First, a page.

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Red-bellied Black Snake Stuck In Beer Can

Staff at the Australian Reptile Park cut the can that a red-bellied black snake was stuck in.

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Here is another reason to put litter in its place. A red-bellied black snake got its head stuck in a beer can in Wyong, which is on the central coast of New South Wales in Australia. The snake was unable to back its head out of the can and luckily an Aussie found it and brought it to the Australian Reptile Park, where it was safely removed without causing any harm to its skin or scales. The snake handlers at the park cut the can and removed the snake and after examining the reptile for any trauma, determined that the snake was healthy and released it.



Tim Faulkner rescues red-bellied black snake stuck in tin can

Tim Faulkner and the team at The Australian Reptile Park rescue a red-bellied black snake from an old tin can!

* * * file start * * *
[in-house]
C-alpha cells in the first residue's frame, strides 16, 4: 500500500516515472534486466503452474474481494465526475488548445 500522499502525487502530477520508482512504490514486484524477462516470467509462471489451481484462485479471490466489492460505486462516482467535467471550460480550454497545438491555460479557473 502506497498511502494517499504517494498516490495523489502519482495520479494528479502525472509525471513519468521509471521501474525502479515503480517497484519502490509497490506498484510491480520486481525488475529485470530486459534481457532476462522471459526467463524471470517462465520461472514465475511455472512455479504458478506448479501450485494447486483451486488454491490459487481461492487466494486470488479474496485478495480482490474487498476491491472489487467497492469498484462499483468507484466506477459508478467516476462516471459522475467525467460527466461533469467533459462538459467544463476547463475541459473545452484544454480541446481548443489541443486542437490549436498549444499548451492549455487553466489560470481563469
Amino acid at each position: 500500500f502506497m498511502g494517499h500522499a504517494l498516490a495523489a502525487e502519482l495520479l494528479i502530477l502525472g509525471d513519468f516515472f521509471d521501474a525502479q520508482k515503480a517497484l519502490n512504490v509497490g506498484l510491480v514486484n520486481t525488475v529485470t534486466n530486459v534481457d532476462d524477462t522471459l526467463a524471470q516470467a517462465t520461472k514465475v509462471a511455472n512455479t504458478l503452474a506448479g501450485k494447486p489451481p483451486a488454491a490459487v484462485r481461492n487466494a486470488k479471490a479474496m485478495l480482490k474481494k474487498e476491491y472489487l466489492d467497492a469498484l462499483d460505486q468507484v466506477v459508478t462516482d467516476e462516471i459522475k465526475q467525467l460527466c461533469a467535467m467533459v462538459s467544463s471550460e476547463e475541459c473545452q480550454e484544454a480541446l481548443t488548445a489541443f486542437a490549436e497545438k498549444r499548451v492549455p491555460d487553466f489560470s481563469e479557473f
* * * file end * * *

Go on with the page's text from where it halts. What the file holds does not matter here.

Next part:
Posted by Tim Faulkner on Monday, August 24, 2015

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“The red-bellied black snake would have curiously slithered through the opening of the littered tin drinking can looking for food. And given its scales only run in one direction when trying to back out, the scales would have prevented it from release,” Australian Reptile Park, General manager Tim Faulkner told The Daily Telegraph.


“Animals don’t deserve to get caught in our litter, whether it’s sea turtles or birds eating plastic or snakes and small animals getting caught in tin cans, litter should be in the bin not the bush or the beach,” 

The red-bellied black snake is a large venomous snake native to the east coast of Australia. It can be found in woodlands, forests, and swamplands and on rare occurrences, in the bush with its head stuck in a beer can. It grows to about 2 meters in length and is glossy black on its back and red on it belly. It is really a beautiful snake. It is front fanged and feeds mainly on frogs, other reptiles including other snakes and small mammals. It also eats its own species. 

John B. Virata keeps a western hognose snake, a ball python, two corn snakes, a king snake, and two leopard geckos. His first snake, a California kingsnake, was purchased for $5. His first pet reptile was a green anole that arrived in a small box via mail order. Follow him on Twitter @johnvirata